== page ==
“There has been inflation since your age.” Ethan suggested with a grin.
“I should have introduced myself as Peter’s Cherokee Princess.” Jill apologized. “Maybe a little Cherokee blood would have gotten us a discount.”
“Never mind,” Ali Pasha said with a smile. “It is not that important.” He was honestly willing to shrug it off until Manomar spoke.
“It is only the money my Master borrowed,” he said this with a straight face.
Ali Pasha put his hand to his head and looked sick. “No reminding me.” He reverted to his old way of speaking. Jill and Ethan laughed; but then they all settled down to a hot meal that did not come out of a vending machine.
Alexander, deMartin and Lars came in shortly, and the first thing Alexander did was get Ali Pasha’s gold back. “I told the innkeeper to charge it to the army, and if the army did not pay his price, he could send a bill to my wife.” Alexander laughed loudly.
“Eh?” Ethan and Manomar looked up.
Alexander laughed again. “We own the Cherokee Trading Post in Champagua.” He pulled out a map of the Eastern United States that he had gotten to show deMartin. Ethan saw no states, of course, only tribal territories whose boundaries looked rather fluid. Alexander pointed to his city and Ethan, having recognized the outer banks, realized he was pointing to Charlotte, North Carolina. “Our central city, what you might call the capitol. We sell a little of everything at the Trading Post and cheaper than anyone else.”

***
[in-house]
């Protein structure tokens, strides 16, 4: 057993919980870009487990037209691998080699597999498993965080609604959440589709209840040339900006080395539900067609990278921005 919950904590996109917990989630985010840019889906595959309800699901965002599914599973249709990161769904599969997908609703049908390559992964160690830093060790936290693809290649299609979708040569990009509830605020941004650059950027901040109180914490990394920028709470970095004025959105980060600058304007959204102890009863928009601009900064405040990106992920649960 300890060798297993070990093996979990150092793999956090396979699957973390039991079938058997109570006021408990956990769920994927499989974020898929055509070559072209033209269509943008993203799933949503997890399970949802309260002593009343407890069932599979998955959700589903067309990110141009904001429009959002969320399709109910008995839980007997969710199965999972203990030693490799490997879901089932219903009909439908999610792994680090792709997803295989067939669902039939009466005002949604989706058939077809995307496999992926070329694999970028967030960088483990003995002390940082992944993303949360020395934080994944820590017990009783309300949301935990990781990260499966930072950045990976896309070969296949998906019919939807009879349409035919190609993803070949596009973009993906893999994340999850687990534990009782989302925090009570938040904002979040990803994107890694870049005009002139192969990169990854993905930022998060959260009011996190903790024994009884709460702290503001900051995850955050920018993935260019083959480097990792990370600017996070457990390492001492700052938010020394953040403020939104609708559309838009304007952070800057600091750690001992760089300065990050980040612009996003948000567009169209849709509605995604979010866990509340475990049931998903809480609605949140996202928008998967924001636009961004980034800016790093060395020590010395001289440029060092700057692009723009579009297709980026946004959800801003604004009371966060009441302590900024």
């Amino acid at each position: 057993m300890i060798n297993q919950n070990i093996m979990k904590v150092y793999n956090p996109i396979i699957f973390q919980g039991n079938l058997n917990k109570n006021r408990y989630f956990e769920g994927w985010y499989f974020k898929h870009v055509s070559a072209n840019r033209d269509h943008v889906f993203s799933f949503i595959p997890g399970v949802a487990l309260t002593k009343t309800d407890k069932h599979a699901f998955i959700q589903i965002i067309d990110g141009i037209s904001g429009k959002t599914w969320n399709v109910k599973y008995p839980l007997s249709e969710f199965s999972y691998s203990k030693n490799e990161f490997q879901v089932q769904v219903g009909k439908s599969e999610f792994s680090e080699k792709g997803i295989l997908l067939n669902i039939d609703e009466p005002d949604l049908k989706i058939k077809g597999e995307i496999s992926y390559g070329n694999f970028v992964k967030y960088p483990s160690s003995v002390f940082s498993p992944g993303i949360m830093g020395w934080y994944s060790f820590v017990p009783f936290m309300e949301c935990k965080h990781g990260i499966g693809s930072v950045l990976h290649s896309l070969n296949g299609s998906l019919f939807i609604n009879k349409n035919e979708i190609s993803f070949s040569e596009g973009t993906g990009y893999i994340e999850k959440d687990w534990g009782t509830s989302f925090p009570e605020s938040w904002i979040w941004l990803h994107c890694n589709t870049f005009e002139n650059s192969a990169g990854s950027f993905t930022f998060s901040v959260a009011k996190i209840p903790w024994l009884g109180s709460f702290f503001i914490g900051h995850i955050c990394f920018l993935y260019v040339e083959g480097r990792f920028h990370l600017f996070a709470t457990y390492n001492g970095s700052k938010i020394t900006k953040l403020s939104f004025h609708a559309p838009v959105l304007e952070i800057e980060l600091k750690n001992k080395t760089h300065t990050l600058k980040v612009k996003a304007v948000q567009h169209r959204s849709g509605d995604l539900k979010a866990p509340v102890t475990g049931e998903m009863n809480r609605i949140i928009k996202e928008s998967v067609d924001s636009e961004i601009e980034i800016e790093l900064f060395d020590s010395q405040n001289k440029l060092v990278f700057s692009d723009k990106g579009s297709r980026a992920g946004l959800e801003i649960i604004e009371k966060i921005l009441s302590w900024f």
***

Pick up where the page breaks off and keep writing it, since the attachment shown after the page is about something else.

“Wal-Mart,” Jill joked, as she took Ethan’s arm and leaned forward for a look at the map.
“But the innkeeper groaned when I said bill my wife. She is a well known miser.” Alexander laughed again.
“Mine, too, keeps a tight fist on her money,” Lars said, seriously.
“My former wife was only good for spending money, I think,” Colonel deMartin said.
They looked at Ali Pasha who threw his hands at them. “You don’t even want to know.”
Ethan sat back and placed his hands behind his head. “I have no money. It simplifies things.” They all looked, but Jill shook her head and paraphrased deMartin’s earlier comment.
“Some conversations are best left alone.”
Everyone laughed and ate while Alexander explained what they had in mind.